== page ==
Indian Journal of Critical Care Medicine

Register      Login

SEARCH WITHIN CONTENT

FIND ARTICLE

Volume / Issue

Online First

Archive
Related articles

VOLUME 21 , ISSUE 7 ( 2017 ) > List of Articles

CASE REPORT

Ultrasound Guidance for Central Venous Catheterization: A Step Further to Prevent Malposition of Central Venous Catheter Before Radiographic Confirmation

Devinder Midha, Amit Kumar Mandal

Keywords : Central venous catheter, malposition, ultrasound

Citation Information : Midha D, Mandal AK. Ultrasound Guidance for Central Venous Catheterization: A Step Further to Prevent Malposition of Central Venous Catheter Before Radiographic Confirmation. Indian J Crit Care Med 2017; 21 (7):463-465.

DOI: 10.4103/ijccm.IJCCM_61_17

License: CC BY-ND 3.0

Published Online: 01-07-2017

Copyright Statement:  Copyright © 2017; Jaypee Brothers Medical Publishers (P) Ltd.


Abstract

Ultrasound (USG) guidance has long been used for guiding central venous catheterization. USG provides direct visualization of needle puncture through the skin into the vein. Most of the time USG guidance is just limited to puncturing of the vein and seeing guidewire entering the vein while malpositioning of catheter occurs after that which is seen later on while checking chest radiograph. Repositioning of catheter after that becomes not only difficult requiring repeated chest radiograph to reconfirm position of catheter but also increases chances of infection with repeated manipulations. USG guidance can be used for tracing both guidewire and catheter during the procedure to prevent malpositioning of catheter, thus when done at the right time can prevent complication related to malpositioning and repeated manipulations. We used linear USG probe to check malposition of guidewire and microconvex probe to confirm position of central venous catheter.


PDF Share
  1. Malatinský J, Kadlic T, Májek M, Sámel M. Misplacement and loop formation of central venous catheters. Acta Anaesthesiol Scand 1976;20:237-47.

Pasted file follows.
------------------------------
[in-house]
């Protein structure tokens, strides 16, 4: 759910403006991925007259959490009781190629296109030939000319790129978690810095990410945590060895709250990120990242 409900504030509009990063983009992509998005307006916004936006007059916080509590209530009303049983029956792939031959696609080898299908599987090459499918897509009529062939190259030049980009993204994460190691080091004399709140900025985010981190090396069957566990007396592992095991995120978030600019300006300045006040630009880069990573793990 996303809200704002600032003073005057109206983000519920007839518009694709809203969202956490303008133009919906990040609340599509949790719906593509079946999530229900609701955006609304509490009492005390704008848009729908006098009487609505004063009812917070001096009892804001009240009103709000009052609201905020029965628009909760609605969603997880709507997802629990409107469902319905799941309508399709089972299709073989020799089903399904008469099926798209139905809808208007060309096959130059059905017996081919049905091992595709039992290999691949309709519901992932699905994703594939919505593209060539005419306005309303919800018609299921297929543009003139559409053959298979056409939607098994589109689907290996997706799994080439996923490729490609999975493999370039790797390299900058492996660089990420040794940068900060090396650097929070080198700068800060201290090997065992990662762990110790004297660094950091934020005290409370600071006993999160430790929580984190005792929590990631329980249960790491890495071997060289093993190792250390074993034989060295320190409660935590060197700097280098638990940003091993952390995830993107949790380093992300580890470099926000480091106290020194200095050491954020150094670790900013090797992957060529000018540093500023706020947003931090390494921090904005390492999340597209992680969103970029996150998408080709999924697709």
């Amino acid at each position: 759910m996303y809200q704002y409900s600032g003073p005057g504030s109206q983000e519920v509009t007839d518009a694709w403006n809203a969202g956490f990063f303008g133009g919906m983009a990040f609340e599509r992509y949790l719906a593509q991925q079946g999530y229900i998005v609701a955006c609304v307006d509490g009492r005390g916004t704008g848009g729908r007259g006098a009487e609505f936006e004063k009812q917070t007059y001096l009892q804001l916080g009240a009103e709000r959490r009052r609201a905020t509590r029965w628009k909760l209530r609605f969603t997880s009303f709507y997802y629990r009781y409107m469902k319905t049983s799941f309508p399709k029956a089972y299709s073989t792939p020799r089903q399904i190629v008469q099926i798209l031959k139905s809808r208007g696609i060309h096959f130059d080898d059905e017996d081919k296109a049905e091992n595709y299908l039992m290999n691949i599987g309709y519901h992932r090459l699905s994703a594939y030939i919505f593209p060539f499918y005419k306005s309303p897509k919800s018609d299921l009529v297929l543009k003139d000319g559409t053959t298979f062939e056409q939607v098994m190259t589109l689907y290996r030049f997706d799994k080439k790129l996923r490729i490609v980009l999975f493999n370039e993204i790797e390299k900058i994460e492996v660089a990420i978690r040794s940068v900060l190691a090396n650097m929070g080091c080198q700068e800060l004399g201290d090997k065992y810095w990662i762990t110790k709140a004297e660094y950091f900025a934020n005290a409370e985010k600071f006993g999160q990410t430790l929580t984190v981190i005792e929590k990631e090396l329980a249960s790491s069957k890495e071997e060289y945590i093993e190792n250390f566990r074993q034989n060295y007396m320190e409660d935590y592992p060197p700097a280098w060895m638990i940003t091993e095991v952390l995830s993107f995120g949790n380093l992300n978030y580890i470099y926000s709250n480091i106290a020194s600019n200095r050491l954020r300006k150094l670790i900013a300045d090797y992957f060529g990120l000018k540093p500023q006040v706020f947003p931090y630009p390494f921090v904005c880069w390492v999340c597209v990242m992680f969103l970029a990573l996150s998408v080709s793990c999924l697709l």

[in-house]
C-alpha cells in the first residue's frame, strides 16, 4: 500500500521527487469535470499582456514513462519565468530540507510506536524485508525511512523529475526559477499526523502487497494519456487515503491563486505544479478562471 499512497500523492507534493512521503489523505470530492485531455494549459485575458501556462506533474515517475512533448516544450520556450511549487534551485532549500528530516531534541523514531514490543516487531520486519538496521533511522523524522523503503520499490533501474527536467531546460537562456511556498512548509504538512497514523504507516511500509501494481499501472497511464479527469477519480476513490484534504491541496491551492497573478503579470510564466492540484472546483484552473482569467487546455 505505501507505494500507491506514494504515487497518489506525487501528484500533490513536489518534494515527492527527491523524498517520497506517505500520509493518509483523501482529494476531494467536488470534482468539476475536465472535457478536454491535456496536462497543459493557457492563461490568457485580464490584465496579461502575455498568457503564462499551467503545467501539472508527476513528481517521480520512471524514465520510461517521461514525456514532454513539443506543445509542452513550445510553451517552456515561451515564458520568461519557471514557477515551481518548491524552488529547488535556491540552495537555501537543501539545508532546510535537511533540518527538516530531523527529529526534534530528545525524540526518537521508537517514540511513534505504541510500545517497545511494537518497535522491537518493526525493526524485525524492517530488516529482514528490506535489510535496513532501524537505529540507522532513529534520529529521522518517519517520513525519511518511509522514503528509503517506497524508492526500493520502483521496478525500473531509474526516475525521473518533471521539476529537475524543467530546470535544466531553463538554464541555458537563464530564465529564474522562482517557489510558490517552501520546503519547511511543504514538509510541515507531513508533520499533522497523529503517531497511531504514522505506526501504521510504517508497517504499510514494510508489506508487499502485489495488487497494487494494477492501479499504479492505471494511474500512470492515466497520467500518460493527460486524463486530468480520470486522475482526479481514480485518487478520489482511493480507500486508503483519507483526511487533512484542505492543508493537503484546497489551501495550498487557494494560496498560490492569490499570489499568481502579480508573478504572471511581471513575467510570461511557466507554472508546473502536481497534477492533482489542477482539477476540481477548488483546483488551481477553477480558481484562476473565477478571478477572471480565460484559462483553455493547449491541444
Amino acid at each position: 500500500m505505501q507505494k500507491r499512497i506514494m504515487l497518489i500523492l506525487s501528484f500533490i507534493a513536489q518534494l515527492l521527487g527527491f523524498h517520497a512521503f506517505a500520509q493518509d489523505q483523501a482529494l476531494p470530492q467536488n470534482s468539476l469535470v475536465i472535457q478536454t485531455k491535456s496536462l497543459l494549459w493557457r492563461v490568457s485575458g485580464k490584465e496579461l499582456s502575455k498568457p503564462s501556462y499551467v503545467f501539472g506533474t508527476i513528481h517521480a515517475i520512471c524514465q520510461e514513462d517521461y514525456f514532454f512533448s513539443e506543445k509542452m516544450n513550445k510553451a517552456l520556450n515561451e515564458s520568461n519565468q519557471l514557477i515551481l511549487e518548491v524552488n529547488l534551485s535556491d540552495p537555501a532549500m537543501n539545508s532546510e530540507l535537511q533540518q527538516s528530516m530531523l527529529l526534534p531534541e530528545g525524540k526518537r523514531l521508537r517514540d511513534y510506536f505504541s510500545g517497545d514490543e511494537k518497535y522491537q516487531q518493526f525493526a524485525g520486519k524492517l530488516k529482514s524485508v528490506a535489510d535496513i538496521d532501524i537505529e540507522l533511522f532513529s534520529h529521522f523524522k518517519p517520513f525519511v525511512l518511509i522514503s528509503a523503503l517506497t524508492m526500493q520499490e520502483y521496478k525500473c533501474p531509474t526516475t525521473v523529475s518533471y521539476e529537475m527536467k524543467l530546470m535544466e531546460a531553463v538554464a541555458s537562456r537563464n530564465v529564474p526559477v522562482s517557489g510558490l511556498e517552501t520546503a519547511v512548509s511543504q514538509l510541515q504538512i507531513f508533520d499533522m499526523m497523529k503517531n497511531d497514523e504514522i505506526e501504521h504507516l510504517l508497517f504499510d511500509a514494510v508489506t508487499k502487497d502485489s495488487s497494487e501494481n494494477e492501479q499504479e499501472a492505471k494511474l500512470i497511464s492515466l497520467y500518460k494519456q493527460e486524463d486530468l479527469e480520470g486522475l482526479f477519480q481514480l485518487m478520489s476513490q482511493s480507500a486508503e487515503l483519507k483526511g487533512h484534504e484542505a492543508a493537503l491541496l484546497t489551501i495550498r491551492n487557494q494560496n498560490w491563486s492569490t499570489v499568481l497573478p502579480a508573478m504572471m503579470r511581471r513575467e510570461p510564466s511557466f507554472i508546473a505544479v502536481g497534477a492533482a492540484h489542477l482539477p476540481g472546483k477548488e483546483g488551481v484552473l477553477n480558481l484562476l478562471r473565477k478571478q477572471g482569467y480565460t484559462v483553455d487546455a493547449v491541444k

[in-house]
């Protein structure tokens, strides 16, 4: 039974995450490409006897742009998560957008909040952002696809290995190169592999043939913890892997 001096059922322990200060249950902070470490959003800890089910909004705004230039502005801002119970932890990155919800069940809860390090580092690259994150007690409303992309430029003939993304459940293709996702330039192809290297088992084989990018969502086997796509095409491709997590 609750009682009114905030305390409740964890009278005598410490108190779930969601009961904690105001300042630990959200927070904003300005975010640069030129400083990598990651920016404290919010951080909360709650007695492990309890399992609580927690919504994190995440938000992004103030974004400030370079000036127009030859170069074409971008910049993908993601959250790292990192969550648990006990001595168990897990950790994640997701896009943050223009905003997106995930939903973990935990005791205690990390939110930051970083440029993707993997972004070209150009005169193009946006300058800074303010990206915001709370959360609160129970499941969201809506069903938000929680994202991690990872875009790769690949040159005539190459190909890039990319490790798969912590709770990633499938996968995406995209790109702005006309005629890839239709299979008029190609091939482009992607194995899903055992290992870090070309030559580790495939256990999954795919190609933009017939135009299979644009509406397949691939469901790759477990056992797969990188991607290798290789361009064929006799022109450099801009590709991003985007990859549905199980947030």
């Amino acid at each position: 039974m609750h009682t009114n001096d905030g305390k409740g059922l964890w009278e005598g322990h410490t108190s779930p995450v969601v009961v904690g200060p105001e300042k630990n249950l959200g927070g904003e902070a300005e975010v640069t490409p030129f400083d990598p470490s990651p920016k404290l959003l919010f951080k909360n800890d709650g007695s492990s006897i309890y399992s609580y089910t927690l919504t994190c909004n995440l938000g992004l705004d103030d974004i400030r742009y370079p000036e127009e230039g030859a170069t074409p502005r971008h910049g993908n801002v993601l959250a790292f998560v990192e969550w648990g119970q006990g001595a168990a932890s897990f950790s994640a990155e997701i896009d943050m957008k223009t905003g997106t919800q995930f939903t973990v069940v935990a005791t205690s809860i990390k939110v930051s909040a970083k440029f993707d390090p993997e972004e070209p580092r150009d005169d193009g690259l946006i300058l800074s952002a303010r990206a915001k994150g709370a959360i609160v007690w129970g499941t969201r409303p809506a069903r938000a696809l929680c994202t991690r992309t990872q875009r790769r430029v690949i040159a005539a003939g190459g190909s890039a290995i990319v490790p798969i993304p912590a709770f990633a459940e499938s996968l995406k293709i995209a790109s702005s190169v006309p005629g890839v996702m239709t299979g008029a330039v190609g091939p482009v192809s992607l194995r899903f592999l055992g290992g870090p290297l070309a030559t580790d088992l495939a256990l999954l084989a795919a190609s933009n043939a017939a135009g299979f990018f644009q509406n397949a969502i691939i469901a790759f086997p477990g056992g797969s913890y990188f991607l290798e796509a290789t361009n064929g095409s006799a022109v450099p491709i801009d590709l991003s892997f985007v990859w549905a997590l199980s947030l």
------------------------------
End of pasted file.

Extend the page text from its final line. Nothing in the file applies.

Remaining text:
2. Ruesch S, Walder B, Tramer MR. Complications of central venous catheters: Internal jugular versus subclavian access – A systematic review. Crit Care Med 2002;30:454-60.
  3. Tsai YS, Huang JK, Cheng SJ, Fan YK. Malposition of a central venous catheter causing intracranial septic thrombophlebitis. Chin J Radiol 2006;31:109-13.
  4. American Society of Anesthesiologists Task Force on Central Venous Access, Rupp SM, Apfelbaum JL, Blitt C, Caplan RA, Connis RT, et al. Practice guidelines for central venous access: A report by the American Society of Anesthesiologists Task Force on Central Venous Access. Anesthesiology 2012;116:539-73.
  5. Sanchez R, Halck S, Walther-Larsen S, Heslet L. Misplacement of subclavian venous catheters: Importance of head position and choice of puncture site. Br J Anaesth 1990;64:632-3.
  6. Schummer W, Schummer C, Schelenz C, Brandes H, Stock U, Müller T, et al. Central venous catheters – The inability of 'intra-atrial ECG' to prove adequate positioning. Br J Anaesth 2004;93:193-8.
  7. Weekes AJ, Johnson DA, Keller SM, Efune B, Carey C, Rozario NL, et al. Central vascular catheter placement evaluation using saline flush and bedside echocardiography. Acad Emerg Med 2014;21:65-72.
PDF Share
PDF Share

© Jaypee Brothers Medical Publishers (P) LTD.